Practice, Practice, Practice!

The learning process starts with doing Kegel exercises until you can hold a tight Kegel clamp for the required time – the books mostly say 15 seconds, but the guys I’ve talked to say that it really helps if you can hold it for twice that. While you are doing your Kegel exercises, you should also be practicing a “soft” masturbation style that mimics a good lingam massage.  Include your inner thighs, scrotum, and perineum, and change your stroke area and pattern often.

Next, practice “edging” up to, and part way down from, various levels of arousal. Both of the books I recommended lay out an elaborate sequence of activities, and I’m in no position to judge whether the exact sequence really matters, but it looks to me like you could pick target levels almost at random. The point is that once you pick one, you should practice hitting it and backing off, over and over again, until you can do it fairly accurately every time.

Once you can consistently hit targets from roughly 5 through 9, practice hitting successive levels, like 7.5, 8, 8.5, 9, and eventually 9.5. After you hit one level, do a 15-30 second Kegel clamp and back off a level or two and then edge up to the next half-level. Try not to go over the top. As you get better at it, try to do the same thing for levels 9.2, 9.4, 9.5, 9.6, 9.7, and eventually 9.8.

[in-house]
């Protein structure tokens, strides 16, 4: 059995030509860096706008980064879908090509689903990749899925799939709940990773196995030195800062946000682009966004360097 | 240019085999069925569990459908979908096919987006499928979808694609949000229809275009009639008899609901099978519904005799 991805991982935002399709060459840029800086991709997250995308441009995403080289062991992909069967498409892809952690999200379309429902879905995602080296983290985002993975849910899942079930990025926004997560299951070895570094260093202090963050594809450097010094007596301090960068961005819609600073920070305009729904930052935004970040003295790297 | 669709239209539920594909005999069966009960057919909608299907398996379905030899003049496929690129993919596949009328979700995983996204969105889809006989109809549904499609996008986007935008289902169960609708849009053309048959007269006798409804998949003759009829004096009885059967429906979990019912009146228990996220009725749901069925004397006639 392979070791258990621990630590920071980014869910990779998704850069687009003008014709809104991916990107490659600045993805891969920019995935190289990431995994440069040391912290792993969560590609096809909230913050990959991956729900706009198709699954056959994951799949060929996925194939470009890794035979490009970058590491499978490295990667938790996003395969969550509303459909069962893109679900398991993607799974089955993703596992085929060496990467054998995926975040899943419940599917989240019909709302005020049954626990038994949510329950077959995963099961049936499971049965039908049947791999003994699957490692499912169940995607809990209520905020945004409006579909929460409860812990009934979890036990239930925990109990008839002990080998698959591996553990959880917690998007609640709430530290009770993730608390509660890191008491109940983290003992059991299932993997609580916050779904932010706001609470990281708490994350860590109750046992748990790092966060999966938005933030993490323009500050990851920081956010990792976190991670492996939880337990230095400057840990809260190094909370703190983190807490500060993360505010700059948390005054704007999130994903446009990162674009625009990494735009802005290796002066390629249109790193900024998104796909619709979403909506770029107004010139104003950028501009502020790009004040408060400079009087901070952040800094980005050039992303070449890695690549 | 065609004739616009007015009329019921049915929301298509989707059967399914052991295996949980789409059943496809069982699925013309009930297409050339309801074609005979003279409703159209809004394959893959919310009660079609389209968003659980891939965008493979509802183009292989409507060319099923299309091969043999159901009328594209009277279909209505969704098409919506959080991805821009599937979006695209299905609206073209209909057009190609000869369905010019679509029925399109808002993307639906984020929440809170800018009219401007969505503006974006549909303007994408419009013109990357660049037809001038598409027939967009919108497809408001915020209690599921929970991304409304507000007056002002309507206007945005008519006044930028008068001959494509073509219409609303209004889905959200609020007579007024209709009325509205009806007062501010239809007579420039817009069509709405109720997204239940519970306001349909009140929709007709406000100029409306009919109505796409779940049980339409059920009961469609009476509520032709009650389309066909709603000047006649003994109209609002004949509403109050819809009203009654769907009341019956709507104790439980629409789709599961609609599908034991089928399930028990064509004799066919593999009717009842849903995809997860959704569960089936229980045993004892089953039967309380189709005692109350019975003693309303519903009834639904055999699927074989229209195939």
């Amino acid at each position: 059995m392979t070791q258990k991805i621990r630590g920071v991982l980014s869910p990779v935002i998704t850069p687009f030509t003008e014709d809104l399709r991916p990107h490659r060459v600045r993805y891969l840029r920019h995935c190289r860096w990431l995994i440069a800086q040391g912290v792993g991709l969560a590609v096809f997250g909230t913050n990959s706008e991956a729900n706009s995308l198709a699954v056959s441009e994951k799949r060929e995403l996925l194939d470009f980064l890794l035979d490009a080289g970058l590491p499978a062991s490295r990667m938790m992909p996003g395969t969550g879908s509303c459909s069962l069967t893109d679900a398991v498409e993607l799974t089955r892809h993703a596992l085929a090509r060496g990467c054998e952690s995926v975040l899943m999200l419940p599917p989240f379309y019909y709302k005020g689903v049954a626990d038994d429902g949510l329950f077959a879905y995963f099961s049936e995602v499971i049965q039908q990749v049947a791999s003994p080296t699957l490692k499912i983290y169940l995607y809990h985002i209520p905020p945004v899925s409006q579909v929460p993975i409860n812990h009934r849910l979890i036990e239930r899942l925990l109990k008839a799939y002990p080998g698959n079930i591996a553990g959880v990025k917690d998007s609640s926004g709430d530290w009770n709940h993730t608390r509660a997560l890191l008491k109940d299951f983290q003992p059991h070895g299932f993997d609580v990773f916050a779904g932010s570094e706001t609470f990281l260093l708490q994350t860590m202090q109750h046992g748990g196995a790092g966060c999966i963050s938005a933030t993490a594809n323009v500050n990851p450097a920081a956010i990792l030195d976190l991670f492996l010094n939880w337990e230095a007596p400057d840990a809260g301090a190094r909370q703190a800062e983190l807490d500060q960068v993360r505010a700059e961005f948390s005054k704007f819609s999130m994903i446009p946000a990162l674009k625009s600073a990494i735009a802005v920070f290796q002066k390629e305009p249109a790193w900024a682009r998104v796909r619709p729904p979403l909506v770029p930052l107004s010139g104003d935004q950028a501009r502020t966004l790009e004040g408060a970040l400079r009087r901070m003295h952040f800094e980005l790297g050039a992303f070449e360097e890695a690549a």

If (actually, when) you goof and get to 9.9 by mistake, immediately do your longest and hardest Kegel clamp. At first, you will almost certainly clench too late. You will still feel the orgasm, either full strength or reduced, and clenching will hold back the ejaculation, but all of the semen will just dribble out after you unclench. Eventually, you’ll hit it just right and have an orgasm with only a little bit of semen dribbling out afterward, or none at all, and you won’t lose your erection. When that happens the first time, immediately edge up to a high 9 level and try to do the same thing again.

Precision and Timing

Learning to do this accurately can take months if you do it regularly, or years if you just practice it occasionally. When you are just starting out, you’ll have no idea what the numbers mean. Over time, you’ll develop a clearer and clearer sense of where you are on your own arousal curve. As you gain really precise control in the level 9+ area, you will goof and hit 9.9 less and less often, and when you do, you’ll be able to block the ejaculation more reliably.